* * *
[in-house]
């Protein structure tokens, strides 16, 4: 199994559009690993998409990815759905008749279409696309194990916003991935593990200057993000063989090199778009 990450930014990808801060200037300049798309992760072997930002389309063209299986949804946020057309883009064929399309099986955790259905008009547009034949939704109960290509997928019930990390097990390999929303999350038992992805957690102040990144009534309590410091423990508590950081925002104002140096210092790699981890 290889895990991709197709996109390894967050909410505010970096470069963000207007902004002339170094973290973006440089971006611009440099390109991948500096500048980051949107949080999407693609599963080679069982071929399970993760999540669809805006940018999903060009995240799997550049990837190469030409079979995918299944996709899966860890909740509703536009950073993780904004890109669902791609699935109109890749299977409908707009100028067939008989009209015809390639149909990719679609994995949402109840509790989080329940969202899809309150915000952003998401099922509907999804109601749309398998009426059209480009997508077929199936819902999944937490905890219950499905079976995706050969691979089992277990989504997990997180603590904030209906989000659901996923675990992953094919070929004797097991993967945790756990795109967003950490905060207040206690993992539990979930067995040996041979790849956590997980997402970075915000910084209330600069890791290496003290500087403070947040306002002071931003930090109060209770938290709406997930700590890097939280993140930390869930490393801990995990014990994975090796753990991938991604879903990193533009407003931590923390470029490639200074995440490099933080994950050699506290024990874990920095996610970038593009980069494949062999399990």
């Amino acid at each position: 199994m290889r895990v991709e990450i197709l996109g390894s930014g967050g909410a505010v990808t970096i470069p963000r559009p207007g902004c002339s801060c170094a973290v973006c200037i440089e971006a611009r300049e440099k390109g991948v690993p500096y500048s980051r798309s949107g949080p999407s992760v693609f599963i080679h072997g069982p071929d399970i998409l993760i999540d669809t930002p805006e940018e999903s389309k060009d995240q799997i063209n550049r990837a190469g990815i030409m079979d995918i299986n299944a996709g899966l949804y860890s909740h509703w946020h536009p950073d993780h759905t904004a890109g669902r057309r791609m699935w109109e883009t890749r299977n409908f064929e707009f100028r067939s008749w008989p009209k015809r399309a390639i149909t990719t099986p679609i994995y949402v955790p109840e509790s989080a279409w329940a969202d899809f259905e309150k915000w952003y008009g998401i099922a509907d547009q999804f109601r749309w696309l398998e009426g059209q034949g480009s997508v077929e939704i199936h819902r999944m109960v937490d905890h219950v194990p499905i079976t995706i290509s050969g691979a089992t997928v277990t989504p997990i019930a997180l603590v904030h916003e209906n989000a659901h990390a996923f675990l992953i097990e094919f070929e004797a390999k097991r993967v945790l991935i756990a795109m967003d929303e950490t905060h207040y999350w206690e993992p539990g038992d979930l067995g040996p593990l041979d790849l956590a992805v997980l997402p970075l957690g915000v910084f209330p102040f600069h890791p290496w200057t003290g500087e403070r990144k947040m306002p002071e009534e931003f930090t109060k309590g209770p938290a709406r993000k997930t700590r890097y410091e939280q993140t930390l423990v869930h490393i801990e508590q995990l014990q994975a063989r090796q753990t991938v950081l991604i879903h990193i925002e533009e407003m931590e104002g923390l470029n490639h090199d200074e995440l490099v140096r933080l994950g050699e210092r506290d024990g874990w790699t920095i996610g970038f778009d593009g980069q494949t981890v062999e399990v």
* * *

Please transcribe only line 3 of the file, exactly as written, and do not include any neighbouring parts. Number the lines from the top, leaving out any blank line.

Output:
């Amino acid at each position: 199994m290889r895990v991709e990450i197709l996109g390894s930014g967050g909410a505010v990808t970096i470069p963000r559009p207007g902004c002339s801060c170094a973290v973006c200037i440089e971006a611009r300049e440099k390109g991948v690993p500096y500048s980051r798309s949107g949080p999407s992760v693609f599963i080679h072997g069982p071929d399970i998409l993760i999540d669809t930002p805006e940018e999903s389309k060009d995240q799997i063209n550049r990837a190469g990815i030409m079979d995918i299986n299944a996709g899966l949804y860890s909740h509703w946020h536009p950073d993780h759905t904004a890109g669902r057309r791609m699935w109109e883009t890749r299977n409908f064929e707009f100028r067939s008749w008989p009209k015809r399309a390639i149909t990719t099986p679609i994995y949402v955790p109840e509790s989080a279409w329940a969202d899809f259905e309150k915000w952003y008009g998401i099922a509907d547009q999804f109601r749309w696309l398998e009426g059209q034949g480009s997508v077929e939704i199936h819902r999944m109960v937490d905890h219950v194990p499905i079976t995706i290509s050969g691979a089992t997928v277990t989504p997990i019930a997180l603590v904030h916003e209906n989000a659901h990390a996923f675990l992953i097990e094919f070929e004797a390999k097991r993967v945790l991935i756990a795109m967003d929303e950490t905060h207040y999350w206690e993992p539990g038992d979930l067995g040996p593990l041979d790849l956590a992805v997980l997402p970075l957690g915000v910084f209330p102040f600069h890791p290496w200057t003290g500087e403070r990144k947040m306002p002071e009534e931003f930090t109060k309590g209770p938290a709406r993000k997930t700590r890097y410091e939280q993140t930390l423990v869930h490393i801990e508590q995990l014990q994975a063989r090796q753990t991938v950081l991604i879903h990193i925002e533009e407003m931590e104002g923390l470029n490639h090199d200074e995440l490099v140096r933080l994950g050699e210092r506290d024990g874990w790699t920095i996610g970038f778009d593009g980069q494949t981890v062999e399990v």